IN THE NEW WORLD Growing Up With America, 1960-1984 By Lawrence Wright Knopf. 322 pp. $18.95

Lawrence Wright tells us that "this book is neither a formal history nor a straightforward memoir, but a half-breed offspring of both genres." This is true, but unfortunately "In the New World" is a half-breed very much in search of an identity. For all its good intentions -- and it is loaded with them -- the book never manages to figure out precisely what it is and never finds a narrative voice with which to give itself distinctive expression.

Certainly it has the shape of a memoir. It opens in 1960, with the 13-year-old Wright moving to Dallas with his family, and closes in 1984 with his mature accommodation to the turmoil and change of the intervening quarter-century. He is his own central character, and he asks us to view those 25 years as he did: through his own eyes. The problem, though, is that he never succeeds in bringing himself into focus or in making himself sufficiently interesting and/or unusual to warrant such prolonged and intimate attention.

This is the central problem that the youthful memoirist faces, especially if the memoirist is unknown: How can I persuade the reader that my life deserves his time? Willie Morris solved it, in "North Toward Home," by identifying himself with the troubled South and by writing numerous passages of exceptional hilarity; Frank Conroy, in "Stop-Time," by drawing the reader deeply into his own effort at self-discovery; Maxine Hong Kingston, in "The Woman Warrior," by taking the reader into the unknown world of Chinese Americans and by vividly detailing the pain and pleasure that world gave her.

But Lawrence Wright is unable to establish any such connections, at least for me. Every page of "In the New World" is distinguished by his obvious decency and likability, and there can be no doubt about his sincerity. But in literature, if not in life, those qualities are not enough. A memoir needs electricity, even if of a low voltage, and this Wright never manages to generate. Even in what should be the book's most disturbing scenes -- his confrontations with his father over Vietnam and other issues of the day -- no sparks are set off.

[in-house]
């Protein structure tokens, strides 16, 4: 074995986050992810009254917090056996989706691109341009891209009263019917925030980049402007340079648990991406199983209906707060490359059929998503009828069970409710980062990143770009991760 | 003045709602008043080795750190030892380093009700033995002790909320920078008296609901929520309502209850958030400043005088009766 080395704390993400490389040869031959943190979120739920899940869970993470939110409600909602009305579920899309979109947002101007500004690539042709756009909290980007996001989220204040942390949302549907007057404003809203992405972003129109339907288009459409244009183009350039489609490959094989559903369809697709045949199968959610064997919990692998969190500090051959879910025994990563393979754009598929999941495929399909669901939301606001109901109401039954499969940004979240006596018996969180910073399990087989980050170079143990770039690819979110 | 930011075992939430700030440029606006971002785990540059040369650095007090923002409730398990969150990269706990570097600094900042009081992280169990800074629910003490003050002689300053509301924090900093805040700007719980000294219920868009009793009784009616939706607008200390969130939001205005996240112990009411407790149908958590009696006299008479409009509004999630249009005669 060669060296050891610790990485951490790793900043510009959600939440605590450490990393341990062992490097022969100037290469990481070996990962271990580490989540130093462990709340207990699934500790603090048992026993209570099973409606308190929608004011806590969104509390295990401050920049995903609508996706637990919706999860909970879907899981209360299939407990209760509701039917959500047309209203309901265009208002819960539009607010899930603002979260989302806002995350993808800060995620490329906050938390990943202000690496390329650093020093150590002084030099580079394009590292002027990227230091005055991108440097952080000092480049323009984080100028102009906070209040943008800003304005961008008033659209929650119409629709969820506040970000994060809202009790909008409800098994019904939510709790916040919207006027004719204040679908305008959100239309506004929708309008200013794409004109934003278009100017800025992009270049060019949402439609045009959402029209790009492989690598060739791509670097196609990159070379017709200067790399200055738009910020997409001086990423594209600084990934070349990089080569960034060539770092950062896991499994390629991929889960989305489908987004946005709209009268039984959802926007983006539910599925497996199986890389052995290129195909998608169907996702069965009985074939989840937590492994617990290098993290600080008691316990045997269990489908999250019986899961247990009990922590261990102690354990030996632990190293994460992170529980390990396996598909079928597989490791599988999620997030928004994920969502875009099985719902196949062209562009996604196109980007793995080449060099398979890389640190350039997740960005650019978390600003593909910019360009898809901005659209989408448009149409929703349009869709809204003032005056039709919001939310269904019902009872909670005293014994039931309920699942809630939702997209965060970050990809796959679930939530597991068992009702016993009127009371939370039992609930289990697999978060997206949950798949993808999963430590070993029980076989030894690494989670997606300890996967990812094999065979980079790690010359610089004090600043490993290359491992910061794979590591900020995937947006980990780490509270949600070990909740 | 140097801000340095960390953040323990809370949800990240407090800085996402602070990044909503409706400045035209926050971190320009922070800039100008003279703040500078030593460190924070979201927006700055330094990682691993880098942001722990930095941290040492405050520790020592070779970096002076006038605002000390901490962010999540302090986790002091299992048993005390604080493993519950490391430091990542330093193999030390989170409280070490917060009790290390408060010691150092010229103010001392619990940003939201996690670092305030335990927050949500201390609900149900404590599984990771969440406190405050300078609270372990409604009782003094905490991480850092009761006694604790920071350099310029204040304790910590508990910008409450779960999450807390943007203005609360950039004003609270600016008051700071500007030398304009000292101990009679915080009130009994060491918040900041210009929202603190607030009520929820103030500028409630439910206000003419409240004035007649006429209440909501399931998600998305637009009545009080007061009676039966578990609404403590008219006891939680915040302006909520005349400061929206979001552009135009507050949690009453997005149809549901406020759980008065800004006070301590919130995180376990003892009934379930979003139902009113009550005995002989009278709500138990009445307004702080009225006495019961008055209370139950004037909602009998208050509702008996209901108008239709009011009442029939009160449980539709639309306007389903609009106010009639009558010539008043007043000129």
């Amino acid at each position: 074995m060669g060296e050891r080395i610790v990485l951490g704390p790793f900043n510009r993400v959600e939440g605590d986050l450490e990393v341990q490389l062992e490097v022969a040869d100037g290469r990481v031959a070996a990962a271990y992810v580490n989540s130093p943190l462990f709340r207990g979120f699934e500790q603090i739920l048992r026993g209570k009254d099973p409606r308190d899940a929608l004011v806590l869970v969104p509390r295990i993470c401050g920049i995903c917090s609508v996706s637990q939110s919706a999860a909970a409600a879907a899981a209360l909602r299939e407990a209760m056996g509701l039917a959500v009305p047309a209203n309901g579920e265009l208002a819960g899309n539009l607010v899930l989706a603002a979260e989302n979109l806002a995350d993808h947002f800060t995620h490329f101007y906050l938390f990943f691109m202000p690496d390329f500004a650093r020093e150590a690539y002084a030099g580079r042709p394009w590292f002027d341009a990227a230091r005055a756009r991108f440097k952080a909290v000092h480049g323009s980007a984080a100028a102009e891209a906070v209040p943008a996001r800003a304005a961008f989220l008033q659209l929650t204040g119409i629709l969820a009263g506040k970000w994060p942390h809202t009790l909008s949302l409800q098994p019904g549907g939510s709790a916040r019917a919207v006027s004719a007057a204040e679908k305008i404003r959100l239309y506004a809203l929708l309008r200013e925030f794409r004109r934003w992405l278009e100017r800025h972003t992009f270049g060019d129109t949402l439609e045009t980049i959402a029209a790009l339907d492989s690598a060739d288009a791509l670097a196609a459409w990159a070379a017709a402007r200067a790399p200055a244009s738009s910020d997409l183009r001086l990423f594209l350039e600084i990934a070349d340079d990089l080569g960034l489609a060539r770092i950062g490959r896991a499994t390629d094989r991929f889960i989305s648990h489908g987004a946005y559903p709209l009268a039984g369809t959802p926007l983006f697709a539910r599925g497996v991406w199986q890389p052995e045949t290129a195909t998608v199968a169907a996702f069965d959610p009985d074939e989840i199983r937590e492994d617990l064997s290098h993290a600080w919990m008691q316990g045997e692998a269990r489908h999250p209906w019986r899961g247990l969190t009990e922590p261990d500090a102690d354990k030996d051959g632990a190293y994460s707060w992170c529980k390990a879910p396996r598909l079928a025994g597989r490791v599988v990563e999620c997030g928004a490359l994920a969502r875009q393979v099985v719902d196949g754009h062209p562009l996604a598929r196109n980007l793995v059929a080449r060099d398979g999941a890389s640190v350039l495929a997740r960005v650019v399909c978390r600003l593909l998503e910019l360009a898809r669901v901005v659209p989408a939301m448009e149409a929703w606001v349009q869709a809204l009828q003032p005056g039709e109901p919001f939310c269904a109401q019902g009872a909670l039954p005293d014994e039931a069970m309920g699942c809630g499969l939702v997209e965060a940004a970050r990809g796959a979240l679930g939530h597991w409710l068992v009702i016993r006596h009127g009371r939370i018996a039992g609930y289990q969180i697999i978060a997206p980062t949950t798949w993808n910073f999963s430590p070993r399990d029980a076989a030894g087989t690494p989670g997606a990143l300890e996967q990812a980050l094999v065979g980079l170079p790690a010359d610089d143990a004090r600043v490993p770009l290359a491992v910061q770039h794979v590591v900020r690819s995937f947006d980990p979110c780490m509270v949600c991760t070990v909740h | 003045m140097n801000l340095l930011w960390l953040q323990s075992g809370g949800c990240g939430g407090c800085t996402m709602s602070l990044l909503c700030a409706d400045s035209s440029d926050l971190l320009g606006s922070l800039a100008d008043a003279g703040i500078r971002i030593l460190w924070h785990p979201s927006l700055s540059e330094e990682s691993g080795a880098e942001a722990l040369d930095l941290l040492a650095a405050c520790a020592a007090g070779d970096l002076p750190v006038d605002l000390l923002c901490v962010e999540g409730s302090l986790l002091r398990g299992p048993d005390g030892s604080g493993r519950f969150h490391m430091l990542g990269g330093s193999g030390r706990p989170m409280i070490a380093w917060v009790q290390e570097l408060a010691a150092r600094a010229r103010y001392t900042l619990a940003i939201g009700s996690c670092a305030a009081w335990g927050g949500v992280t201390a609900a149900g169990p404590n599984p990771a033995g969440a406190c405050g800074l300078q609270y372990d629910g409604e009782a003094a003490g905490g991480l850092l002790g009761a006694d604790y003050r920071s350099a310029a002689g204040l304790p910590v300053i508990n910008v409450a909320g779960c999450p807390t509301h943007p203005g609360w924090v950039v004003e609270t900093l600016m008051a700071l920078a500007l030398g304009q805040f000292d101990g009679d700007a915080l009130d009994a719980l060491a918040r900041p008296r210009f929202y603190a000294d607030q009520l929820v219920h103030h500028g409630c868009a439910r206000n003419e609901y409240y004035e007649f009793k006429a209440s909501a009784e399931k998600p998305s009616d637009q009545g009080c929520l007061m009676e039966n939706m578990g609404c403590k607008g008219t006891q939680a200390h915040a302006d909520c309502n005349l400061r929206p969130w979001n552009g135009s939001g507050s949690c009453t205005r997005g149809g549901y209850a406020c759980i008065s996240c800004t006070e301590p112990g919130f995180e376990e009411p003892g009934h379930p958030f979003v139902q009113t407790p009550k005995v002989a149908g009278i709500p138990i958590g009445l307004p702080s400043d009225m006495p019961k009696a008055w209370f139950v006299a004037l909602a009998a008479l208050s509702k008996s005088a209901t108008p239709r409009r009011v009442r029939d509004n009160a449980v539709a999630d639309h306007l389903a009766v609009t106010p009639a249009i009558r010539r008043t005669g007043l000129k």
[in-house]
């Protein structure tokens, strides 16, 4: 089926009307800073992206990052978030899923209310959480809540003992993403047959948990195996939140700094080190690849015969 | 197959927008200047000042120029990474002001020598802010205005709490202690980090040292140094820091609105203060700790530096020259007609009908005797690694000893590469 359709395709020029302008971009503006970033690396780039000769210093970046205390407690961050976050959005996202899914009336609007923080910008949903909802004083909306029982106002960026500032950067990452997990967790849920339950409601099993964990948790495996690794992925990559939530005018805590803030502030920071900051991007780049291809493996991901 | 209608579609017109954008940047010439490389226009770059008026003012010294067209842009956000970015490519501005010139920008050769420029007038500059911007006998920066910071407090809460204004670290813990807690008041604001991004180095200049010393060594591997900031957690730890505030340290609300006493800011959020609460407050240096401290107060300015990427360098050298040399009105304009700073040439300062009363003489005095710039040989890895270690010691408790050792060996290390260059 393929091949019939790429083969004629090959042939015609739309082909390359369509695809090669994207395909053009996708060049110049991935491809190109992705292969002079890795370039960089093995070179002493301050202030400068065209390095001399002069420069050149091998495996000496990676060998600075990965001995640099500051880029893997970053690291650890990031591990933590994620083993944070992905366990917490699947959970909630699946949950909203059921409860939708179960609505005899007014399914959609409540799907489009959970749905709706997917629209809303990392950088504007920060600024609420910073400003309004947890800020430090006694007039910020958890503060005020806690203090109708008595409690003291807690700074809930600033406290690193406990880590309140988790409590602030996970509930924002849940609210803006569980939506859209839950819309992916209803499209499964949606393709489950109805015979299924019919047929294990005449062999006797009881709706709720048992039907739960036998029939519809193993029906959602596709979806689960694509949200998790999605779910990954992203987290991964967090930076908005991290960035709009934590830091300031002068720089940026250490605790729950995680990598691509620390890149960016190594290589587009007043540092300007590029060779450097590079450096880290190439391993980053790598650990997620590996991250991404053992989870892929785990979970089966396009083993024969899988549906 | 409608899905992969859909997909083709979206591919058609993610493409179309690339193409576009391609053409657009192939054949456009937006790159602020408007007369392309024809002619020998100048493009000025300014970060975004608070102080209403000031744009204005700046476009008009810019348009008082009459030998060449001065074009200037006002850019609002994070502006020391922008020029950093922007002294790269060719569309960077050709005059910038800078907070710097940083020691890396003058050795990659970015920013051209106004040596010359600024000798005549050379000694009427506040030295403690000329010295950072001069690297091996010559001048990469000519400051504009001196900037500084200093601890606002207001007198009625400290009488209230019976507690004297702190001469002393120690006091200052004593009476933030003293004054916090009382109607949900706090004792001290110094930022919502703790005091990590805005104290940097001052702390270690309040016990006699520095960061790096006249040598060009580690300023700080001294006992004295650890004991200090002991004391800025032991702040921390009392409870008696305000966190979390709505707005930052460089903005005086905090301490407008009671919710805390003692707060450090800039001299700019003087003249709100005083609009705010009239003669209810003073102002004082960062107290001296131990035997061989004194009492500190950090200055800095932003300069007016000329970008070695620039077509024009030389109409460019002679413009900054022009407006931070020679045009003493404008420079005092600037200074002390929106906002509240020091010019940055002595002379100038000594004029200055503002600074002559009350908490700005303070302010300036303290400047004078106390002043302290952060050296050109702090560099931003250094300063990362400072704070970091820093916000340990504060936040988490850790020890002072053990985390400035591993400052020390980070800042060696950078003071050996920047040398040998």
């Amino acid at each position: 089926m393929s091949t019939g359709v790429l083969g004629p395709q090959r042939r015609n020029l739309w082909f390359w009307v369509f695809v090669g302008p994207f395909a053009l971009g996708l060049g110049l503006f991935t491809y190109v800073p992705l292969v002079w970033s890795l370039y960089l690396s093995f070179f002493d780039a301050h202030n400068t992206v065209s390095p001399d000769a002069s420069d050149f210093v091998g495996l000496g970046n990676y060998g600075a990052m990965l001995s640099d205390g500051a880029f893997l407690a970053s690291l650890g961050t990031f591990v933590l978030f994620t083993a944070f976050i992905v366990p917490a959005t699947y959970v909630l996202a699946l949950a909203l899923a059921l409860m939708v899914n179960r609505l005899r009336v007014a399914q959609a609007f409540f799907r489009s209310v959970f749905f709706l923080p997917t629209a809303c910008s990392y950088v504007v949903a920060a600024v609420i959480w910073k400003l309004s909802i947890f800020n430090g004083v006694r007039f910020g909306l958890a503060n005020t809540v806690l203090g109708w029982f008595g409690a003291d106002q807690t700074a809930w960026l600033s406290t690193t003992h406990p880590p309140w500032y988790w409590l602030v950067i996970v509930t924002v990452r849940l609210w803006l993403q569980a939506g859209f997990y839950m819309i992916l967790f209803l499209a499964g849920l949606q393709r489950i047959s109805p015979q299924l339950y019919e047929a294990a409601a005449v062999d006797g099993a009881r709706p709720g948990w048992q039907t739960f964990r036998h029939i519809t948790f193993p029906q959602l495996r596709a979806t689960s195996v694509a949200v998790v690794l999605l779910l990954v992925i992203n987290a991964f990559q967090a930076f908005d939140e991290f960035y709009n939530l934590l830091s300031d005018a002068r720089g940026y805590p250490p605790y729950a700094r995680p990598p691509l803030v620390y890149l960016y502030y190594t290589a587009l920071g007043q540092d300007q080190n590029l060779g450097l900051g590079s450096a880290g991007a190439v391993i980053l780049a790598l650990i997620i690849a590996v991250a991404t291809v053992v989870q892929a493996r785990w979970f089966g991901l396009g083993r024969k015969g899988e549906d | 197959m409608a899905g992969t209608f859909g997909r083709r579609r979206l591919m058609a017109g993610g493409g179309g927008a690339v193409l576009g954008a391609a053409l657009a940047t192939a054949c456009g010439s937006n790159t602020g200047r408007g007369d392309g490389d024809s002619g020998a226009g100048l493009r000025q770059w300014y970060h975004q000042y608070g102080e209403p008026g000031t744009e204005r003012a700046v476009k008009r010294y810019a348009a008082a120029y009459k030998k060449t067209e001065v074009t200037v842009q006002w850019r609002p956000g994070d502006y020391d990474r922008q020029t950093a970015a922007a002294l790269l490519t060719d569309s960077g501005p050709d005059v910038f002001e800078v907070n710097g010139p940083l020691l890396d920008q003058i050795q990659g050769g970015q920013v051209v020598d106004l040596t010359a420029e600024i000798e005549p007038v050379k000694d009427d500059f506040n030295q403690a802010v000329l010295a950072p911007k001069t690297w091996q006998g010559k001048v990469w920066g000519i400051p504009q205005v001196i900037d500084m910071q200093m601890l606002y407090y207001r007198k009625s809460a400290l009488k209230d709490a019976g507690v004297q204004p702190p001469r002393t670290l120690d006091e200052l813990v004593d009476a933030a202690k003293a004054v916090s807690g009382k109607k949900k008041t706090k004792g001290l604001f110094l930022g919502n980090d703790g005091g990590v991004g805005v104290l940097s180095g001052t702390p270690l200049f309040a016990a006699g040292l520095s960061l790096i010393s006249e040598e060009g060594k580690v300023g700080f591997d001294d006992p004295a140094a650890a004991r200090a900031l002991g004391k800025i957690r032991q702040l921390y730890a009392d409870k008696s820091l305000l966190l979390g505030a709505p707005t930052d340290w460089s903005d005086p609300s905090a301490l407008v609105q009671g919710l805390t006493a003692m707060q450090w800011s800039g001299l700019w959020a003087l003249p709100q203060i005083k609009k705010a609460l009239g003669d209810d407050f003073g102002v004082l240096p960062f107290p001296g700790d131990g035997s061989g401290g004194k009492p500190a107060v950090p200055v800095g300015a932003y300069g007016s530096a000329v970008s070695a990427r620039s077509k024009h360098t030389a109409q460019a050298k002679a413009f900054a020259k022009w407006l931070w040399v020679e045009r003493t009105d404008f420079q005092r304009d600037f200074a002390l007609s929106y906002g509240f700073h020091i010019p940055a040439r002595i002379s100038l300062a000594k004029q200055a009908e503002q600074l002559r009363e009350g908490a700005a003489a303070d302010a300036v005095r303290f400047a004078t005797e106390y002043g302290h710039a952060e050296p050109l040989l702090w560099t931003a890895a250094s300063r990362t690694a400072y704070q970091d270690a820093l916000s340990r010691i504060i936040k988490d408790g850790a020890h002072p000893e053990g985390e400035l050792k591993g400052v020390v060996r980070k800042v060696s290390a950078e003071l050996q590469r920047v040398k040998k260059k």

The book is no more successful as a formal history of the period. For long stretches Wright suddenly disappears entirely from his story and presents us with dogged recitations of stories that even the dimmest among us surely know: a thumbnail sketch of Richard Nixon's life, for example, or a recapitulation of all the dreary events in Dallas on and after Nov. 22, 1963. Invariably, in retelling these twice-told tales, Wright's heart is in what I construe to be the right place, but that is not enough to make his telling of them any more interesting than anyone else's.

What he clearly has in mind is to construct a parallel between his own life and the country's history during this quarter-century. Moving to Dallas in 1960, he entered the new culture "spreading throughout the South and West"; witnessing, in that same city, the renomination of Ronald Reagan in 1984 he saw the ascendancy of that culture affirmed:

"What would the new world do with this power? It was still raw and brooding, more comfortable being on the resentful margins of power than in the complex center. The qualities that brought the new world to power were those of the grasping outsider. What it had offered to the country until now was cheap land and cheap labor. It had grown wealthy not through the establishment of great industries but by selling off its oil and gas and timber. It had little of the institutional or cultural maturity of the Northeast and few political leaders whose scope of vision extended beyond their own precincts. And yet the future of the country -- and to a large extent, I fear, the future of the world -- depended on the capacity of the new world to lead America. I had only to look inside myself to sense the uncertainty of that challenge."

All of which is nicely said, except that there is almost nothing in Wright's book to suggest that his own history has much to tell us about this "new world." Everything he tells us about himself indicates that although he may have been in that world, he was never wholly of it; instead he was always a bit on the outside, casting a jaundiced and reasonable eye upon the strange doings all around him. It is immensely useful to have people of such vision, and no doubt Wright will have valuable things to say to us in years to come. But he has not managed, in this earnest but disappointing book, to transform himself into an emblematic figure of his times.